Of a soft schedule
KANSAS CITY — The Yankees were forced to rough it on Wednesday night.
After Wednesday’s games against the Nationals were postponed due to rain, the Bombers were supposed to fly out of Dulles Airport in Virginia on their team charter later that evening.
But they ended up sleeping there instead, unable to get out or obtain more suitable sleeping arrangements due to a combination the promotions of do-everything second baseman Gleyber Torres and sharp-hitting third baseman Miguel Andujar. And they could still use a starter of Justin Verlander’s ilk — if that’s possible — by the July 31 trade deadline.
But with that in mind, righty Chance Adams, 23, just had his best outing of the year at Triple-A Scranton, striking out 10 over seven shutout innings in which he allowed just one hit and walked two. Perhaps Adams or lefty Justus Sheffield, 22, can also provide a spark down the road.
Regardless, from a payroll standpoint, the Yankees — at around $169 million — certainly seem to have more room and prospects to maneuver than the Red Sox — at around $234 million — come the deadline. That could be the difference, as close as it will probably be.
The Bombers also could get Greg Bird (ankle) and Tommy Kahnle of hotel issues, mechanical issues and weather issues.
Most players opted to sleep in the airport lounge, while others slept in the plane with the AC turned on. The Yankees finally flew to Kansas City Thursday morning. Luckily, they had the day off. They will face the Royals Friday night at Kauffman Stadium, having played a total of six innings in the previous four days combined. — Mike Mazzeo (shoulder) back before the end of May. They’ve also got depth at first and third in Neil Walker, Tyler Austin and Brandon Drury.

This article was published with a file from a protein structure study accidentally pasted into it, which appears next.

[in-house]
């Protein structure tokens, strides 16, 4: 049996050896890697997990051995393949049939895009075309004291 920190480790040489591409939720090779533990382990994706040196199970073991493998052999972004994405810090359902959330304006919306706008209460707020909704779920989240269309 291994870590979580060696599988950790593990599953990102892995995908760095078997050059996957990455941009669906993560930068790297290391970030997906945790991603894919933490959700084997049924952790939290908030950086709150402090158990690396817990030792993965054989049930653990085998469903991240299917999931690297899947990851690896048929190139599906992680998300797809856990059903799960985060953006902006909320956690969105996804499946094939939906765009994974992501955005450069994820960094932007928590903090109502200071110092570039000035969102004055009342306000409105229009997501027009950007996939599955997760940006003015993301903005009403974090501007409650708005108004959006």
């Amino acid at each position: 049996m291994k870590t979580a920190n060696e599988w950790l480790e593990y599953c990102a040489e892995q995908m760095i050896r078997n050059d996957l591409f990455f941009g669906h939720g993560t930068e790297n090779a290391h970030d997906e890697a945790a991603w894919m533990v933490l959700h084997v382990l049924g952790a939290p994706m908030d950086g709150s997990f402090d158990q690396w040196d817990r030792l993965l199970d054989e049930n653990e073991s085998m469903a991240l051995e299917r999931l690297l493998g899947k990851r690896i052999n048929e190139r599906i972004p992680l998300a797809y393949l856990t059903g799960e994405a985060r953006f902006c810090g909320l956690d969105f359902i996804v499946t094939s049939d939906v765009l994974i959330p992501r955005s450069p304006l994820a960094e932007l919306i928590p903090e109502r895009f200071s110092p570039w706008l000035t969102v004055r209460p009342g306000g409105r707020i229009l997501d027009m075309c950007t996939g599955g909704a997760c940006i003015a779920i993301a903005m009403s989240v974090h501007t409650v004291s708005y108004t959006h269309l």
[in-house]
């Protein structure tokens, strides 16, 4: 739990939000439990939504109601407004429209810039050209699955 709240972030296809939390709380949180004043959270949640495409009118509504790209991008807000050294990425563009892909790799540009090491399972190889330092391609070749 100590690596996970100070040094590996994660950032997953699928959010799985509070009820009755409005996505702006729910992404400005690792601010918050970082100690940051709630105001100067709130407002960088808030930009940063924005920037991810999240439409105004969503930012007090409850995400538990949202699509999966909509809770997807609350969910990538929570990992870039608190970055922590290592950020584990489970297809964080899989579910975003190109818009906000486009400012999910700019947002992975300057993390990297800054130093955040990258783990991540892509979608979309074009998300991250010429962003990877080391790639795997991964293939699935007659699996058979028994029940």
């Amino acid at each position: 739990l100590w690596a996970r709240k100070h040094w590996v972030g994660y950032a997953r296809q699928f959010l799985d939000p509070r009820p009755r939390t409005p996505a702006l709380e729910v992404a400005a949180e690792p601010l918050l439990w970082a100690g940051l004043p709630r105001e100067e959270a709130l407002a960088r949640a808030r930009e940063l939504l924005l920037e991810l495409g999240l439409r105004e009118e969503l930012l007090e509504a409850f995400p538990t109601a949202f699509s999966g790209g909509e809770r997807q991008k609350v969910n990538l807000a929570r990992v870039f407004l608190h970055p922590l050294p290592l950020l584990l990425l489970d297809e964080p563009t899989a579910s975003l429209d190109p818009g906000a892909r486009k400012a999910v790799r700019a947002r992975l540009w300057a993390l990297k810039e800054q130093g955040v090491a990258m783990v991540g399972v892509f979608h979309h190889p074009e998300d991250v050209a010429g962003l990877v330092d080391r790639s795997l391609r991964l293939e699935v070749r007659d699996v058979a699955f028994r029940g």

“Look, we’re the New York Yankees,” Boone said in D.C. “And I know from the Steinbrenner family down to Brian Cashman, we’re never going to be bashful about making our team the best.”
The Sox have gotten incredible production out of newcomer J.D. Martinez, while Chris Sale and Mookie Betts have performed like the superstars they are. The two teams, who have already brawled at Fenway Park, still have 13 more games against one another.
It should be a fun summer, with the rivals going neck-and-neck, punch-for-punch — an extra win or loss perhaps being the difference between a guaranteed playoff series for a 100-plus win AL East team and an appearance in the door-die AL wild-card game.
ON DECK YANKS
(2-0, 2.23) vs. (4-3, 3.53)
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